|Project:||Programming Language C++
This paper proposes to significantly reduce the scope of Pattern Matching (PM), aiming for release in C++26.
Modern, post C++11, PM has been in development for almost a decade1,2,3. The progress was quite slow already and now with completely alternative proposal present (introducing “is” and “as” into the language4), we might and up slowing down even further. Considering our experience so far, it does not seem realistic to have a “feature complete” PM in the next 3 years. There are other major C++ features (executors, reflection) that need attention and both active proposals are admittedly very large in scope.
Part of the problem is the task at hand itself. PM is prone to feature creep - there is always “one more pattern” to add, one more case to cover. We must use this to our advantage, cutting the list to an acceptable minimum with the understanding, we can always add more things later.
The following patterns are proposed as the main scope for a future PM system:
Arguably, the most interesting usage of PM, in the context of C++, is having a uniform type switch. This was one of the main motivation to have PM in the first place5,6, as well as the fucus of development for both alternative designs. Uniform type switch is exactly the kind of feature, which makes C++ both easier and more powerful. The ability to define conditions, based on type alone and have them work uniformly across multitude of polymorphism paradigms (virtual classes,
std::any, etc) allows for a generic programming, accessible by any level of expertise, including by people outside the language.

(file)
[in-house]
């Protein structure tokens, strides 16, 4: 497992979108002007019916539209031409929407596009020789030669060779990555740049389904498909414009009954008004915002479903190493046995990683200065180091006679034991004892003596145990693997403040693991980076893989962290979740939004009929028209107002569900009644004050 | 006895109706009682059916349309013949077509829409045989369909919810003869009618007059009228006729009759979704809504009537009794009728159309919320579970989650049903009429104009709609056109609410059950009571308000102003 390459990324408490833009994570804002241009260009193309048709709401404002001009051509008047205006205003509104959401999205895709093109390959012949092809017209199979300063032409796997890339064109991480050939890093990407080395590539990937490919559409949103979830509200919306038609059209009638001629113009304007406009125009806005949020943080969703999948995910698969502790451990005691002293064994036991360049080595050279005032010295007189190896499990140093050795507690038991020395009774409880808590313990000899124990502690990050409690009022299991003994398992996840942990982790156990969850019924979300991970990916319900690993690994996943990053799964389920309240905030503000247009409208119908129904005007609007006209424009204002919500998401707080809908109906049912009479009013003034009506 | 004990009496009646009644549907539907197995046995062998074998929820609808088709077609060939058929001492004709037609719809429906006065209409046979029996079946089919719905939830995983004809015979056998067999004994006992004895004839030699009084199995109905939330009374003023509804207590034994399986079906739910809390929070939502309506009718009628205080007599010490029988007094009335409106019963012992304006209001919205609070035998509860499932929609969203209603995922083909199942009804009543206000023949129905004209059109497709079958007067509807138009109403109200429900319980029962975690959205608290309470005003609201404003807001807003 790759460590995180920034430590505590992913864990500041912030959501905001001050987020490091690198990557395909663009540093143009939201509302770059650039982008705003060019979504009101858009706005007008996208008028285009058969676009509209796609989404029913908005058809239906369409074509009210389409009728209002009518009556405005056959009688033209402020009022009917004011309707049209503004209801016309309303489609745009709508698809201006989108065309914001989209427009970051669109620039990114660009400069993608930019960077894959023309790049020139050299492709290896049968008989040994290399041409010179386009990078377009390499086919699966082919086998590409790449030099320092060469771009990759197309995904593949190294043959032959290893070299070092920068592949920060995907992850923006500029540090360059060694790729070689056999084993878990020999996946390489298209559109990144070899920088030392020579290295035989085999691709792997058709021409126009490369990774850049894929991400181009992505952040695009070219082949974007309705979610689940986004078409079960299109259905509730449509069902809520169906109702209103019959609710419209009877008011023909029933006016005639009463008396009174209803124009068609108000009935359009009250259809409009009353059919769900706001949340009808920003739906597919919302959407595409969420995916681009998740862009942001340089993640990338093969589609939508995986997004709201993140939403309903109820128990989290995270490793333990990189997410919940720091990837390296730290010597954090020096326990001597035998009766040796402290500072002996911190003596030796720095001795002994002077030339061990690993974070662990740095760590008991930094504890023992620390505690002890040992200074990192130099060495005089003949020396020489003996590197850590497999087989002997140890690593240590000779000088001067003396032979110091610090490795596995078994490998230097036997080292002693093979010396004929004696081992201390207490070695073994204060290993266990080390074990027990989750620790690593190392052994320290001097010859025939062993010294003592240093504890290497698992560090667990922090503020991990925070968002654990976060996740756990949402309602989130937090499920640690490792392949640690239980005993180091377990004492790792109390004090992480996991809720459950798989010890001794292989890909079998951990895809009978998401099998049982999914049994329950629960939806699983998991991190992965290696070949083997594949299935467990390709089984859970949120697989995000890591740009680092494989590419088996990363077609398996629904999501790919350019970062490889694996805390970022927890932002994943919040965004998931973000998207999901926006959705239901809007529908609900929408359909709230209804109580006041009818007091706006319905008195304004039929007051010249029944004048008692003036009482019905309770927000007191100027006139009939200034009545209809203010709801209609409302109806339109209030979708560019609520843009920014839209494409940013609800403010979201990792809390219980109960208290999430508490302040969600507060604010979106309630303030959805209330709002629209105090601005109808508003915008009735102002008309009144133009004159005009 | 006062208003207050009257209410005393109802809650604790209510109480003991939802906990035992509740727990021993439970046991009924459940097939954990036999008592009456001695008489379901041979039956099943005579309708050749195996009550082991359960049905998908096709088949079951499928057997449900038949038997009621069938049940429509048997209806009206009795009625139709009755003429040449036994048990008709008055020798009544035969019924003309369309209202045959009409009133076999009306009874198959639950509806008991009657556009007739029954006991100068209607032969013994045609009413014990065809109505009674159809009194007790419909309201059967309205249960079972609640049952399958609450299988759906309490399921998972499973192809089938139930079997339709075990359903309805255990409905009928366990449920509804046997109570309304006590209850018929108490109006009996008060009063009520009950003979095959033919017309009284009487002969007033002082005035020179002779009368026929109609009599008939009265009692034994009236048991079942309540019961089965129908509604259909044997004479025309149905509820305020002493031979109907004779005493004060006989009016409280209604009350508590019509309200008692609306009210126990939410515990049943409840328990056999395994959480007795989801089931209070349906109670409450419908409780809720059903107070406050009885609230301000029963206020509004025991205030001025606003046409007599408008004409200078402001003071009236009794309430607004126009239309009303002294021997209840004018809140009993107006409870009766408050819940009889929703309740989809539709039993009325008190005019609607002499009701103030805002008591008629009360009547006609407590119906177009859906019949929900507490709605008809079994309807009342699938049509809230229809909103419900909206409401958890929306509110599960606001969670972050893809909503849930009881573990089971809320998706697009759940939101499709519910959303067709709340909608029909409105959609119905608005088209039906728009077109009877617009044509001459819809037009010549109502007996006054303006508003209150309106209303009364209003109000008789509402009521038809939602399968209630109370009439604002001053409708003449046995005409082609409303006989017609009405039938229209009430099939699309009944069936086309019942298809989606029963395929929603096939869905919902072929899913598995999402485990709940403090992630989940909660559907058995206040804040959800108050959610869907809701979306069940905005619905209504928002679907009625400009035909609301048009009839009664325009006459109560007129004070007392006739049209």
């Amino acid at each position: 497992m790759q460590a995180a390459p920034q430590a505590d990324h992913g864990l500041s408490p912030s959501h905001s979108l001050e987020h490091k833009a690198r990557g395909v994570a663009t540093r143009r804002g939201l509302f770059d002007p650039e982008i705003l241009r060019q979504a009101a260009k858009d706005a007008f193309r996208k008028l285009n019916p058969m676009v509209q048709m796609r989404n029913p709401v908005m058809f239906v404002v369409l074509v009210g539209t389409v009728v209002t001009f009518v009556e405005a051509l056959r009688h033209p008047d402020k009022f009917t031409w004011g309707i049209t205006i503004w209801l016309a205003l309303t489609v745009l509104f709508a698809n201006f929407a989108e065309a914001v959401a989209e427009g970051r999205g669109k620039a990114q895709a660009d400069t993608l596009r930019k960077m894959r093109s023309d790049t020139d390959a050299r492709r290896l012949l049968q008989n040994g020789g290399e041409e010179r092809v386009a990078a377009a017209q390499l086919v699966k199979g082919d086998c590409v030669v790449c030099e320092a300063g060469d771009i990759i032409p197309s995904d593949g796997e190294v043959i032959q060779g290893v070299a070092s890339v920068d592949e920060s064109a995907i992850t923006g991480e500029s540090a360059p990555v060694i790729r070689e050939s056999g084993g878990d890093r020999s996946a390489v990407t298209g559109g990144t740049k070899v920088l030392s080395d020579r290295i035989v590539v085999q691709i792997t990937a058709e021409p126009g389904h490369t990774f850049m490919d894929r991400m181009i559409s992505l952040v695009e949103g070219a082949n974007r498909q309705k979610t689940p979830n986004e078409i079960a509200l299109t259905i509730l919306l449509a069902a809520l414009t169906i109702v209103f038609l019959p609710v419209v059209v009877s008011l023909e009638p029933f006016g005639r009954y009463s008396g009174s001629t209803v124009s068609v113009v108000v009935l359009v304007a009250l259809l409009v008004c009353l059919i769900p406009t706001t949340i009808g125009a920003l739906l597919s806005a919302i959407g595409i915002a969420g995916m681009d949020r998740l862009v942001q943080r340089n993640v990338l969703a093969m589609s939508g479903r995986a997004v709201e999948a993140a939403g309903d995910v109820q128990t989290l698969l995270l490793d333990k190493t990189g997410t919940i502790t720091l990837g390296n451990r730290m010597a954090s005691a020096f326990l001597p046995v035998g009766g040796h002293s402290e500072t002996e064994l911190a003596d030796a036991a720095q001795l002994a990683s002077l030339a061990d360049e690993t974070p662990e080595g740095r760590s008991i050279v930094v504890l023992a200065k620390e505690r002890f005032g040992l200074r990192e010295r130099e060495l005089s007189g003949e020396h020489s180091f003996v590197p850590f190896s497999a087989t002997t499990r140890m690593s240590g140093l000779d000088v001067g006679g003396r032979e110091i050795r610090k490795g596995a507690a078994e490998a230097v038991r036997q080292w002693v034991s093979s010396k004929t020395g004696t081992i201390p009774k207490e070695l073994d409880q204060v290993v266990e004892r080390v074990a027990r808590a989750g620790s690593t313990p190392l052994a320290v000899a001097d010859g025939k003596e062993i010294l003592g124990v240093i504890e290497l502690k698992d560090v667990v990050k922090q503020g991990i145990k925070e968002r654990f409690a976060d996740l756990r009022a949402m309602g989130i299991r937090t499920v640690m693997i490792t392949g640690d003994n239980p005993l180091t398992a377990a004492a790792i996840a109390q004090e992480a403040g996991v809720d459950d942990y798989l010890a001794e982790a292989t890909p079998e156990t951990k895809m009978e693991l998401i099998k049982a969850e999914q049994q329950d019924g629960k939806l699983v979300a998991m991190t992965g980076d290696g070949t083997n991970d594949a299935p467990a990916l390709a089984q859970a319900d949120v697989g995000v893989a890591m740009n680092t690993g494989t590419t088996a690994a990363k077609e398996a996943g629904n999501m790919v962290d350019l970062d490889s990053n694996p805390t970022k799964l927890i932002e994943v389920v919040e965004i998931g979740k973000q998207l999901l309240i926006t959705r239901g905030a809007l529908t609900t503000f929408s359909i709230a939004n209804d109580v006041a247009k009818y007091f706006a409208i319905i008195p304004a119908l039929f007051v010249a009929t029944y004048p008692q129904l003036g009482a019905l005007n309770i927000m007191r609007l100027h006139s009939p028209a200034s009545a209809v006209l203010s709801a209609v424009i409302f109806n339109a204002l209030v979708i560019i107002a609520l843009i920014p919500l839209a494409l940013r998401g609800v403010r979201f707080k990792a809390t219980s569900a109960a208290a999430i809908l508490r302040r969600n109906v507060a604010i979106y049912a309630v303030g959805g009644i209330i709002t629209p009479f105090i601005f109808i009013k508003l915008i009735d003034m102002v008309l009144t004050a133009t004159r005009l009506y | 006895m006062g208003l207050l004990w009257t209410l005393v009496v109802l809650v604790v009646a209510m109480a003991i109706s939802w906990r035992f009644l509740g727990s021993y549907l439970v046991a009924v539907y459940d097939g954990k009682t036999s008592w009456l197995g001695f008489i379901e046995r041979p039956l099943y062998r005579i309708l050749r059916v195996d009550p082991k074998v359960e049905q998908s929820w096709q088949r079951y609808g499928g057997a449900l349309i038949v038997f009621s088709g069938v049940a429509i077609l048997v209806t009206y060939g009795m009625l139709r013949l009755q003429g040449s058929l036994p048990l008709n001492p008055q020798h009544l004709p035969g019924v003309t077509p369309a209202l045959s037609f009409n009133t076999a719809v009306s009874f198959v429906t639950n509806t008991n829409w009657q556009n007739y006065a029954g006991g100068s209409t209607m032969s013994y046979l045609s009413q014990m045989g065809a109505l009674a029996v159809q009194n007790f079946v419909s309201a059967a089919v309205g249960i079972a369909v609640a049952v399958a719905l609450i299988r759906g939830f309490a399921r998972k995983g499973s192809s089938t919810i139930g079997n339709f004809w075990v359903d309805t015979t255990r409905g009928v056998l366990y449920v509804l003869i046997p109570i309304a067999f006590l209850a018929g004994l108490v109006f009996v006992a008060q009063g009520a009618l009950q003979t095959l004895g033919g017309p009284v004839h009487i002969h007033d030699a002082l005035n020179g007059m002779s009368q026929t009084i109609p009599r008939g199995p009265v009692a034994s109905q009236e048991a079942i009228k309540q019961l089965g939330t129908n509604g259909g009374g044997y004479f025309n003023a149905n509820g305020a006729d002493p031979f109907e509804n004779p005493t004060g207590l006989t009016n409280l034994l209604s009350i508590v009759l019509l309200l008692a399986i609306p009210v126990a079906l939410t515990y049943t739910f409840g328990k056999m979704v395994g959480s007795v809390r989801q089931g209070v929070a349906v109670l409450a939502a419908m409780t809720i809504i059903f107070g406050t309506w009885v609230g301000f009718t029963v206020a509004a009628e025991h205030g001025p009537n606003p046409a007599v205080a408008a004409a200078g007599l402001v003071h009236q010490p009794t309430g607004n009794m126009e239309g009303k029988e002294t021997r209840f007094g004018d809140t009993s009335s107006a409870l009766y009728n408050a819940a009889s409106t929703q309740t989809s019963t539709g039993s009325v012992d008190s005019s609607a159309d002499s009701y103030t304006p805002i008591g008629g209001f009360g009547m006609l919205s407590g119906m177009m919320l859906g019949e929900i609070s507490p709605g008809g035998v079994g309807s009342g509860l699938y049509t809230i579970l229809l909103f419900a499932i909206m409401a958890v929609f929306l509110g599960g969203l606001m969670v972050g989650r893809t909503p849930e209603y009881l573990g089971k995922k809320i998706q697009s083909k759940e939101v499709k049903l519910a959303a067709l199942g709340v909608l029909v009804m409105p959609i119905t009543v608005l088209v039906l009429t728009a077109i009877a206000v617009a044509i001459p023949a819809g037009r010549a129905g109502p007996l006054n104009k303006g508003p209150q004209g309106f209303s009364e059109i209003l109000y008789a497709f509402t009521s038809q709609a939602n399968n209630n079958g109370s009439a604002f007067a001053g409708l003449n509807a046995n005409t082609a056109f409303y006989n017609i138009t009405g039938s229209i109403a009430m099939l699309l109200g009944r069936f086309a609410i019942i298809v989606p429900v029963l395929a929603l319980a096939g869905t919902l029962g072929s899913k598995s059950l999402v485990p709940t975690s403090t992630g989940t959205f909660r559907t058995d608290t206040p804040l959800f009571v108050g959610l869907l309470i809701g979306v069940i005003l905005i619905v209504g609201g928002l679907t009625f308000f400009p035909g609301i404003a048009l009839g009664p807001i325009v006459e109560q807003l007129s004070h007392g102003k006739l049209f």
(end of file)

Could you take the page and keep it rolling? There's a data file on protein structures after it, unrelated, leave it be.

In a way PM is pseudo-code, not tightly related to the language syntax. This can ease people with experience in languages other then C++.
Having a type switch is a top priority, but it is also the hardest features to develop, both design and implementation.
No PM is practically possible without binding support. Without the ability to name what is matched, there is little to no way of interacting with the rest of the code. Top priority.
Further, we should make an effort to have binding work in tandem with other patterns, not just as the sole entity (the “Identifier pattern” in P1371). This is in regard to “Binding Pattern” being removed from P1371, which this paper considers unfortunate. Specifically for C++, we will often need to bind at multiple levels inside the recursive pattern structure. For example binding both the pointer and the pointee, or at the very least, bind just the pointer, but continuing the pattern matching to make sure, the pointer is valid and/or points to the desired value. Without a binding pattern neither of these are possible. Binding only the end result will not be enough.
In the context of C++ we can’t get around of dealing with dereferencable types, be it pointers or optionals. Top priority.
It might be tempting to have automatic dereference and treat “optional” types as value-or-empty, automatically matching on value, if not empty. However, because of nesting (“pointer to pointer”, “optional of pointer”, etc), as well as the desire to have binding at any level (see prev. point), we will still need a way to denote “a pointer” or at least “a level” in order to create such bindings.
Values are matched against expressions, no way around that fact, top priority.